Monday, April 3, 2017

Dear America: Letters Home from Vietnam

3.5/4

Rated PG-13 (probably for War Violence, Disturbing Images and for Language)

The best war movies work because they present their material with stark, unfiltered clarity.  They don't shy away from bloodshed nor do they overhype the adrenaline.  There's a reason why movies like "Platoon," "Saving Private Ryan" or "American Sniper" linger in our minds long after the end credits roll.  It's because they portray war with unflinching realism, sparing the audience nothing.

"Dear America: Letters Home from Vietnam" is a documentary, so its images of war and death (of which there are a few) consist mainly of news footage.  That's actually what makes this film such a powerful experience.  This is not the vision of war from a truly gifted filmmaker.  This is reality.

The film uses letters from real soldiers to provide insight into the minds of the actual grunts on the field.  They are read by famous actors, but most are unrecognizable.  This has its pluses and minuses, but the former outweigh the latter.  The letters, which are filled with insight and perspective, ground this material to reality in ways that not even the best screenwriter could.  On the other hand, the letters are so varied and cover such ground that it feels very scattershot.  We're meant to identify with the war, not the people.  As a result, it starts to feel like a gimmick before the film is over.

Truly, it helps that the letters are narrated by a set of gifted actors.  None of them walk through their performances, small as they may be and for far less money than they're usually offered.  And what a cast it is!  Lending their talents are: Tom Berenger, Ellen Burstyn, Robert DeNiro, John Savage, Mark Harmon, Matt and Kevin Dillon, Willem Dafoe, Martin Sheen, Brian Dennehy, Robert Downey Jr., Michael J. Fox, Elizabeth McGovern, Judd Nelson, Sean Penn, Randy Quaid, Eric Roberts, Howard E. Rollins, Kathleen Turner and Robin Williams.  Now that's a cast!  Special mention has to go to Ellen Burstyn, whose recitation of a letter from a mother to her fallen son is heartbreaking.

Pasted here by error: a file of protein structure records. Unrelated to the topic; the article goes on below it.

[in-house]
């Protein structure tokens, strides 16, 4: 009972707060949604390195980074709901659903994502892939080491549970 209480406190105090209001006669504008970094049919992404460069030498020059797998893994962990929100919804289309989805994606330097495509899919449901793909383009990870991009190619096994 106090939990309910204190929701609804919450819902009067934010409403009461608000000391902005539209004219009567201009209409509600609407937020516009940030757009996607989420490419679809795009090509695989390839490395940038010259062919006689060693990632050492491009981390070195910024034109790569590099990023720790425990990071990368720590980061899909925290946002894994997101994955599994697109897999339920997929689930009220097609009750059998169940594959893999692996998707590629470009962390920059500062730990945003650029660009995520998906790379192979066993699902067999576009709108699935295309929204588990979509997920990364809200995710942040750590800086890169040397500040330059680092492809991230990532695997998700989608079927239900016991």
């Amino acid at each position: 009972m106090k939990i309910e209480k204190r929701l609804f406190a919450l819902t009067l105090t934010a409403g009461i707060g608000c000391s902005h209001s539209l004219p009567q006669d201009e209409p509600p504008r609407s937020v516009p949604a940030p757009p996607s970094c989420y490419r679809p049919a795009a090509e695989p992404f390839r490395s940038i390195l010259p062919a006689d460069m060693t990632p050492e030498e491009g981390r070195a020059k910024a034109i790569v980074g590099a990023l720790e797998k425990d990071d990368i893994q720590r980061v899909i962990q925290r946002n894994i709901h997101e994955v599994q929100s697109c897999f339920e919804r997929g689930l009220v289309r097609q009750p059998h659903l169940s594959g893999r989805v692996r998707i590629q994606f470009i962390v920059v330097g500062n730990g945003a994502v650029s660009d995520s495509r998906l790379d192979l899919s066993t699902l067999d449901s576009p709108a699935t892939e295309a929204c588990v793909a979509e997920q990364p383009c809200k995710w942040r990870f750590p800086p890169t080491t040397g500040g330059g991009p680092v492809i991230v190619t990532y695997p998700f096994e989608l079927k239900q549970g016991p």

One interesting thing the film does is that the letters correspond to the timeline of the Vietnam war (broadcasts listing the mounting casualties strengthen the association).  But the execution has mixed results.  There's a lack of depth in the history lesson that the film presents, with the events it mentions specifically occurring with little to no context.  I get the idea to narrate the film entirely of letters from ordinary people, but if they wanted to go this route, a narrator or letters with more specificity would have helped.

I realize that this review seems quite harsh, as if I didn't actually like it.  Well, I didn't "enjoy" it in the traditional sense of the word, but like "The War Zone" or the other movies mentioned above, I do think it's worth seeing as a historical record.  If nothing else, its existence means that the horrors of the Vietnam war will never die.  For that, we should all be grateful.

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